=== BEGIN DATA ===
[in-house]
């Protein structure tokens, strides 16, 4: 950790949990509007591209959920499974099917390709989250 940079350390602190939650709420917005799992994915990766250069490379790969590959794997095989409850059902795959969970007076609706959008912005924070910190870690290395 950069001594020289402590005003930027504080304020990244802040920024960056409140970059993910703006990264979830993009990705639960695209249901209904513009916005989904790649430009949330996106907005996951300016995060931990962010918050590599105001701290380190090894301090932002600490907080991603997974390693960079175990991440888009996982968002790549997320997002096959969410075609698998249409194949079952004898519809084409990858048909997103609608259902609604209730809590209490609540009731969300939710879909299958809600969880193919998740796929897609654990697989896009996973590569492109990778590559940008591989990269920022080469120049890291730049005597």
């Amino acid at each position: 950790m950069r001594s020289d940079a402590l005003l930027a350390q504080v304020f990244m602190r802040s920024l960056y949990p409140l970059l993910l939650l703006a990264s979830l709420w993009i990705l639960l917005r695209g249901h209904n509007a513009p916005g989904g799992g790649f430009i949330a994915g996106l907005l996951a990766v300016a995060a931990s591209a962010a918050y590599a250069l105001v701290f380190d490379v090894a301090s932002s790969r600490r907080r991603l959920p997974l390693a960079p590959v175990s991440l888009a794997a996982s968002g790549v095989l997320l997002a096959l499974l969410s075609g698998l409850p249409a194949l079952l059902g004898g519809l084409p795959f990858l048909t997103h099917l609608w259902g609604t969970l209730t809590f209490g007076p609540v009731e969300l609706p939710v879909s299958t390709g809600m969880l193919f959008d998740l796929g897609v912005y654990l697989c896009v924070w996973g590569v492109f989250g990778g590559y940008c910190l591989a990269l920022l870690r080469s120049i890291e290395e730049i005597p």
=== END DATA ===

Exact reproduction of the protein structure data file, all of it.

[in-house]
């Protein structure tokens, strides 16, 4: 950790949990509007591209959920499974099917390709989250 940079350390602190939650709420917005799992994915990766250069490379790969590959794997095989409850059902795959969970007076609706959008912005924070910190870690290395 950069001594020289402590005003930027504080304020990244802040920024960056409140970059993910703006990264979830993009990705639960695209249901209904513009916005989904790649430009949330996106907005996951300016995060931990962010918050590599105001701290380190090894301090932002600490907080991603997974390693960079175990991440888009996982968002790549997320997002096959969410075609698998249409194949079952004898519809084409990858048909997103609608259902609604209730809590209490609540009731969300939710879909299958809600969880193919998740796929897609654990697989896009996973590569492109990778590559940008591989990269920022080469120049890291730049005597």
């Amino acid at each position: 950790m950069r001594s020289d940079a402590l005003l930027a350390q504080v304020f990244m602190r802040s920024l960056y949990p409140l970059l993910l939650l703006a990264s979830l709420w993009i990705l639960l917005r695209g249901h209904n509007a513009p916005g989904g799992g790649f430009i949330a994915g996106l907005l996951a990766v300016a995060a931990s591209a962010a918050y590599a250069l105001v701290f380190d490379v090894a301090s932002s790969r600490r907080r991603l959920p997974l390693a960079p590959v175990s991440l888009a794997a996982s968002g790549v095989l997320l997002a096959l499974l969410s075609g698998l409850p249409a194949l079952l059902g004898g519809l084409p795959f990858l048909t997103h099917l609608w259902g609604t969970l209730t809590f209490g007076p609540v009731e969300l609706p939710v879909s299958t390709g809600m969880l193919f959008d998740l796929g897609v912005y654990l697989c896009v924070w996973g590569v492109f989250g990778g590559y940008c910190l591989a990269l920022l870690r080469s120049i890291e290395e730049i005597p």